Despite his long slumber, Mega Man has a history synonymous with gaming. With Mega Man 11, the blue bomber is attempting the kind of revival fraught with the same kind of dangers that dozens of other series have tried before with few coming out the other end successful. Mega Man's newest adventure, however, might be more well-equipped for a grand return than any of his former contemporaries.

We got a chance to play the newest build of Mega Man 11, which features BlockMan's Egyptian/Aztec fusion-themed level and FuseMan's newly playable electric bugaloo around a power plant. Mega Man traverses these environments with his usual repertoire of running, jumping, sliding, and holding in the charge button the entire time.

The newest tool for Mega Man to use, however, is the Gear system. Dr. Wily has an epiphany of the gear ability system in his advanced age, recalling that he pioneered the technology with Dr. Light when they were both young. The gears can slow down time, power up a fighting robot, or combine both for a last-ditch effort in battle. Wily decides to power up his current set of robot masters with the gear system and Mega Man insists that he also receives the upgrade from Dr. Light to fight off these powered-up enemies.

Using the shoulder buttons, Mega Man can activate the Speed Gear, which slows down time, or the Power Gear, which powers up his Mega Buster and gives him two full charge shots at its strongest charge. Both abilities are set on a cooldown, meaning you can't just walk through a level with time permanently slowed down. Activating either buys you a few seconds to take advantage of the gear until you stop using it or it runs out, requiring a full cooldown to zero before it can be used again.

Mega Man can also build up a charge through the level that allows him to combine both gears as a desperation move, slowing down time and giving his Mega Buster an extra bit of oomph. The super fighting robot better have defeated the boss with this ultimate attack, though, or he'll overheat and be unable to charge shots for a limited time.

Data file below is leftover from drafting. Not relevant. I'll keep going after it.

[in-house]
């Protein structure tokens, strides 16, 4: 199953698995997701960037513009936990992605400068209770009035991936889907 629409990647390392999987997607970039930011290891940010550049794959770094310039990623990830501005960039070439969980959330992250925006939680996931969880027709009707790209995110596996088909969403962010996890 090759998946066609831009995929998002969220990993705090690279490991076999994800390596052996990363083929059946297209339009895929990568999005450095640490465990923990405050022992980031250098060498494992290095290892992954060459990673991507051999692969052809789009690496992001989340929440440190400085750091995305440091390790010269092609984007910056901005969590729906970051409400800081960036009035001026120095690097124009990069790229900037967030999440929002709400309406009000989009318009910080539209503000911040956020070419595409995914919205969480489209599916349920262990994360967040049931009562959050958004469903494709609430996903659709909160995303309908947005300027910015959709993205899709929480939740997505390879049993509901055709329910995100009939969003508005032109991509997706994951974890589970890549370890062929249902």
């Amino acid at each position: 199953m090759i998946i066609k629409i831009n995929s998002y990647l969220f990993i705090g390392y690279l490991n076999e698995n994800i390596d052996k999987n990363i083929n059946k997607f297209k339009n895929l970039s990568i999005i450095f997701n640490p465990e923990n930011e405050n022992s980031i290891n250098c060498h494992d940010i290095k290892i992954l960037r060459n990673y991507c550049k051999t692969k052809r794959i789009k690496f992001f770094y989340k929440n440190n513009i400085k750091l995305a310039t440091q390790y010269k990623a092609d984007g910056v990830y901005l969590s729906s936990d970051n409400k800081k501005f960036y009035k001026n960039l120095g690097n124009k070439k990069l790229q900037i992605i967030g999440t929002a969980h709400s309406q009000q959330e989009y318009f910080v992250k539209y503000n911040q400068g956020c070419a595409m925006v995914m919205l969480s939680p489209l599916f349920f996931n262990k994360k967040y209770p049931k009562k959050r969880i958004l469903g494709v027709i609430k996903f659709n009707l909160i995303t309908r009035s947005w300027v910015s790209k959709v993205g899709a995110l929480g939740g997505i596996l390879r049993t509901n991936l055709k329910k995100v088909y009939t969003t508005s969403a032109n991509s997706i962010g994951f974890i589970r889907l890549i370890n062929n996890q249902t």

The gears are not an easy button as I initially feared they would be. It allows the designers to be a bit more devilish with the design of optional challenges. An E-Tank in Block Man's stage requires platforming off a falling block to reach, which is doable for those with fast reaction times, but made just a bit easier using the Speed Gear. The Gears alone won't make anyone look like a speedrunner, but they provide a little smoothing out of some of Mega Man's hard edges.

The robot masters also have this same technology and use it to add different phases to the boss fight. BlockMan uses the Power Gear to assemble a block-filled mech that looks like something akin to Mega Man's monstrous rival the Yellow Devil. The gears end up making the boss feel fresher than when they simply bounced around the stage hitting you with projectiles, as classic as that formula may be.

FuseMan's stage revisits a trope well-worn in Mega Man's long history, an electric-themed stage littered with traps around Mega Man's feet. Fuses shoot electric beams as you go through the stage, invoking a Mario-style level design of introducing a stage obstacle and iterating on its use over the level. Before too long, Mega Man is avoiding moving electric beams while platforming up a vertical corridor and avoiding the exposed flooring.

As someone who has grown up alongside the Mega Man series and counts its games as some of my favorites, I was initially fairly worried about whether the eleventh game could successfully channel the spirit of its predecessors. After having played it, I am confident that the final product feels like Mega Man, and the developers understand just how difficult to define that feel can be. The blue bomber is modernizing, which in itself can be a game of inches, but he has not lost his robotic soul in the process.

Mega Man 11 releases on Switch, PlayStation 4, Xbox One, and PC on October 2.